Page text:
Global Trends in Digital Governance: A Longitudinal Study

Global Trends in Digital Governance: A Longitudinal Study

Aroon Manoharan (Kent State University, USA), Marc Fudge (California State University-San Bernardino, USA ) and Marc Holzer (Rutgers University-Newark, USA)
DOI: 10.4018/978-1-4666-2791-8.ch011


This paper highlights the research findings of a digital governance survey conducted in the fall of 2009. The study replicates previous surveys of large municipalities worldwide in 2007, 2005, and 2003. This longitudinal assessment, focused on the assessment of current practices in municipal e-governance by evaluating their official websites. Specifically, the survey analyzed security, usability, content, the type of online services currently being offered, citizen response, and participation through websites established by city governments worldwide. There were significant changes in the top ranking cities when compared to previous studies. Based on the 2009 evaluation of 87 cities, Seoul, Prague, Hong Kong, New York, and Singapore represent the highest performing cities in digital governance. Moreover, there continues to be a divide in terms of digital governance throughout the world; however, this divide, which increased in 2005, decreased in 2009.
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Literature Review

E-government is the application of Information and Communication Technologies (ICTs) within government, to optimize its internal and external functions (UNDESA, 2003). E-government also refers to “the delivery of services and information, electronically, to businesses and residents, 24 hours a day, seven days a week” (Norris et al., 2001, p. 5). The Organization of Economic Cooperation and Development (OECD) defines e-government as “the use of information and communication technologies (ICT’s), and particularly the Internet, as a tool to achieve better government” (OECD, 2003, p. 22). Bannister (2007) provides a working definition of e-government that includes the use of ICT in the formulation and execution of government and public policy. The use of information technology also expands the possibilities for achieving direct democracy by focusing on transparency and openness. E-governance includes both e-government (delivery of public service) and e-democracy (citizen participation in governance) (Holzer & Kim, 2007). In the development of e-democracy, information disclosures and two-way communication are prerequisites for establishing an informed citizenry and sustaining a high quality of political debate.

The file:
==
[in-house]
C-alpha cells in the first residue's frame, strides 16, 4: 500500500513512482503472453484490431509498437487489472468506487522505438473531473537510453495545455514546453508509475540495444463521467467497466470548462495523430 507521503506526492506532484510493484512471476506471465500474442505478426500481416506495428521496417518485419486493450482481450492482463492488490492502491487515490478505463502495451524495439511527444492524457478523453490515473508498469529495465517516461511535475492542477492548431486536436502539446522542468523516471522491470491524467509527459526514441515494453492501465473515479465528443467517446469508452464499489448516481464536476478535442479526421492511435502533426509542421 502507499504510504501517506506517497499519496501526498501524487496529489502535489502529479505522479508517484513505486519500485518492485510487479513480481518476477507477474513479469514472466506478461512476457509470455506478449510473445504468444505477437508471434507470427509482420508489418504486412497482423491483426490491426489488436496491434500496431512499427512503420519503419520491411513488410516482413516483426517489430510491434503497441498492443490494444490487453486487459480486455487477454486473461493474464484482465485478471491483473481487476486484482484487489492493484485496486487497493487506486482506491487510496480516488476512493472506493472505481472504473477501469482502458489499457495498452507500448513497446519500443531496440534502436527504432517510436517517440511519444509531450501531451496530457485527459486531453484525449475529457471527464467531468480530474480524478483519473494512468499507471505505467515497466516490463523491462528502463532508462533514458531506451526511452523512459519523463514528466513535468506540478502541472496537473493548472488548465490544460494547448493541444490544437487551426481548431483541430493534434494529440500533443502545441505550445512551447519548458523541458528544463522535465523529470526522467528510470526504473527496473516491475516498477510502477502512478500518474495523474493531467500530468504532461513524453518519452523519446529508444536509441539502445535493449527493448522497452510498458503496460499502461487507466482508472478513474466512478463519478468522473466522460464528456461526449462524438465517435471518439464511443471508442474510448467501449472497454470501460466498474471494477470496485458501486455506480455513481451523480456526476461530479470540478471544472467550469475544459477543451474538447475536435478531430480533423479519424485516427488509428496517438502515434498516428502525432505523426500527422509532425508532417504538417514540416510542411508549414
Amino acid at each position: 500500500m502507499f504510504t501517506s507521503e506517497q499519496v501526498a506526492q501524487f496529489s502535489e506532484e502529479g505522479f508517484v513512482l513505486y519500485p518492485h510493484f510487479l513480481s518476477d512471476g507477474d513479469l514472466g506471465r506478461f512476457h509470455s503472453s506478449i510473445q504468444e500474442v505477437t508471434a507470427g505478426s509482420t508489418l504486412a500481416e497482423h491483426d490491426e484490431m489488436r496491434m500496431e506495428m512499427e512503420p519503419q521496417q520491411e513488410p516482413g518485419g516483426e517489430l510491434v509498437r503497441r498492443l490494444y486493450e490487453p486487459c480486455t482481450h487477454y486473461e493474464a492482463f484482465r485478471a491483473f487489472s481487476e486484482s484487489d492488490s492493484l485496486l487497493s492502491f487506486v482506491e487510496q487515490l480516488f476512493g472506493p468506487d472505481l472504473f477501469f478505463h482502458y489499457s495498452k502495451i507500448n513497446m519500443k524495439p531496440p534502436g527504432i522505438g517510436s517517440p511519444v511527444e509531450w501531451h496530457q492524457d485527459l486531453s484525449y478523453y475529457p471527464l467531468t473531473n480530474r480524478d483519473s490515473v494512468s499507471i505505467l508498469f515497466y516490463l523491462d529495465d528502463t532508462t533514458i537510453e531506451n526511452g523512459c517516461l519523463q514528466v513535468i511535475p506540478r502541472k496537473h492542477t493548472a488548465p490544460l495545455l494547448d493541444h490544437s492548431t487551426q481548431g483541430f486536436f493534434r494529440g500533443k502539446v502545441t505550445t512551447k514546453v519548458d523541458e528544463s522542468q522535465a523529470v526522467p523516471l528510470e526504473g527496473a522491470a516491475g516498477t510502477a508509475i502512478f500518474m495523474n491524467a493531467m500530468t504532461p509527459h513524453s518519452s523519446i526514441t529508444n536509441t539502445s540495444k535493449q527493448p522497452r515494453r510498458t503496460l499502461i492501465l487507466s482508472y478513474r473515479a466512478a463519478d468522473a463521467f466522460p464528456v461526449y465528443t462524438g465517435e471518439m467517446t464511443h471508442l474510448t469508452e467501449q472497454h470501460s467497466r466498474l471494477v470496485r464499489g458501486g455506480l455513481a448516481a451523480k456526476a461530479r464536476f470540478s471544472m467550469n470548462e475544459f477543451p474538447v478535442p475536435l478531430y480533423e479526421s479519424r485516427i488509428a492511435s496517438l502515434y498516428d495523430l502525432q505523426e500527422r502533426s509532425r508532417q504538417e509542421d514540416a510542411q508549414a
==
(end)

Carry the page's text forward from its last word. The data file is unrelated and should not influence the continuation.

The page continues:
According to Barber (2001), ICT tools are more suitable for political communication than the broadcast media and should be exploited to offer electronic delivery of public services, develop communities online and open up numerous possibilities for participation. Lau (2007) states that “good governance” includes modernization and transformation of the public sector, ensuring equity, increasing responsiveness, accountability and participation. When governments fully embrace all the benefits that technology has to offer to public administrators and citizens alike, then improved government performance will follow.

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